Economics and the mid-life crisis have much in common: Both dwell on foregone opportunities

C'est la vie; c'est la guerre; c'est la pomme de terre . . . . . . . . . . . . . email: jpalmer at uwo dot ca

. . . . . . . . . . .Richard Posner should be awarded the next Nobel Prize in Economics . . . . . . . . . . . .

Friday, June 24, 2005

Re-Tagged in Book Tag

I have been re-tagged in book-tag, this time by Mapmaster of London Fog and by Sparky at SCSU Scholars. I wouldn't ordinarily consider re-playing, but for three reasons I'll play again.

First, it is intriguing that in one variation of the game, people ask how many books do I own, whereas in the first version with which I was tagged, the question was "How many books have you owned?" Mapmaster tagged me with the former; Sparky with the latter. The evolution has been fun to watch.

Second, there are some bloggers who need to be tagged.

Third, after reading other people's answers, and after reading more books, I have different answers.
  1. a. How many books have I owned? I don't know. We buy them, we read them (or not, sometimes), we give them away. Probably between 4,000 and 5,000.
    b. How many books do I own? I haven't done a count, but a rough estimate is about 700. We have moved several times in the past decade, and I gave away tonnes of books before each move. Also, at one time I was seriously considering early retirement [aka offering my tenure for sale to the university], and I started paring down my economics library.
  2. The Last Book I Bought. It just arrived. A used copy of A Lifetime Burning in Every Moment from the Journals of Alfred Kazin (highly recommended to me by BenS, purchased from From the blurb:
    The son of Russian-Jewish immigrants, Alfred Kazin was born in Brooklyn. His memories of his parents and childhood, movingly evoked in these journals, serve to bracket a life spent in a different world altogether. ... Kazin candidly reflects on his four marriages, his feelings about the Holocaust, his criticism of American society, the pleasure and stimulation of reading good writers..., his need to pray, his travels abroad and within the United States, and more. I'll start it "real soon now".
  3. The Last Book I Read. Flatland by Edwin Abbott [The copyright is expired, so you can find it on the internet, too]. It is a speculative novel, first published in 1884, about a hero who lives in what he and his fellow citizens perceive to be a "universe" of just two dimensions. The hero miraculously visits lineland, which is composed only of one-dimensional beings and finds it impossible to convince them there is another dimension. Then he miraculously is taken on a tour of space-land, where there are 3-dimensions. He is completely awed by the experience and is completely unable to explain the third dimension to his fellow citizens.
    Earlier, I wrote about how the possibility that we live in a 4-dimensional 'brane of an 11-dimensional universe has had a big impact on me. I can see a lot of parallels between our lives in this setting and the lives of the Flatlanders. I didn't much like the superficial socionomological commentary, but the mathematics and dimensional philosophical problems were fascinating.
    Before Flatland, I read
    Trade-offs, by Harold Winter, which I reviewed favourably.
  4. Five Books that have Meant the Most to Me. This is pretty similar to my previous answer. The first three are the same, but the last two have changed.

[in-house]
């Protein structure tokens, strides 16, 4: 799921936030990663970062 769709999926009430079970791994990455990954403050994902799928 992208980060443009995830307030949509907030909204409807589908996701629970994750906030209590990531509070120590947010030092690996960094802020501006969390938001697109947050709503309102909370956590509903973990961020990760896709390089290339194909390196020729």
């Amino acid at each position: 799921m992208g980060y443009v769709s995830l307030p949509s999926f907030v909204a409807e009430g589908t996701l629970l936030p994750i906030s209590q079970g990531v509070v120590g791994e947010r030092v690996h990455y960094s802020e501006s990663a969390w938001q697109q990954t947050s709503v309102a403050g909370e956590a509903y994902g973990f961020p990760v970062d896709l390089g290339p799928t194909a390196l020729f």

The Economic Way of Thinking (Canadian Edition) by Paul Heyne and John Palmer. Paul's U.S. edition had a big impact on me. It was a real treat to do the Canadian adaptation.
    Capitalism and Freedom by Milton Friedman. It helped me understand economics better than a four-year undergrad degree did.
    Industrial Concentration: The New Learning by Goldschmid, Mann, and Weston. This book played a major role in converting me from the Bainsian paradigm to the Chicago/UCLA approach to industrial organization.
    The Elegant Universe by Brian Greene. As I have said several times, this book (and the associated DVD series from PBS's Nova) have nudged me away from being a committed atheist by raising very intriguing questions about the nature of the universe. For more on string theory and Brian Greene, see this interview in Seed Magazine.
    How to Lie with Statistics by Darrell Huff. I know it's trite and trivial, but we bought several cases of this book and gave them to journalists back in the days when we ran a two-week course to teach them some economics. I wish everyone could develop just a bit more intuition about probabilities and statistics.
    5b. Okay, I'm cheating. The Joyless Economy, by Tibor Scitovsky. It is quite dated, now, but it opened my eyes to the possibility that the rational maximizing paradigm cannot quite explain everything about human interactions. It made me feel uncomfortable.
  5. And now I'm supposed to Tag 5 people. Here are the new tag-ees [apologies if you were already tagged and I missed your answers; "no tag-backs!"]
    1. Craig Newmark of
    Newmark's Door. Craig introduced me to blogs, and his is the first one I read each weekday morning.
    2. Skip Sauer, co-blogger and founder of
    The Sports Economist.
    3. Kevin Brancato, co-blogger and founder of
    Always Low Prices [and major blogger of Truck and Barter]. He just finished his PhD defence, and it will be interesting to see what else he has been doing with his time (besides working and blogging).
    4. Tom Hanna of
    Tom's Rants.
    5. Stephen Ayer of
    Disinterested Party.
    Update: I just realized that Phil Miller of Market Power hasn't responded to my first tag. Maybe he'll respond if I re-tag him.
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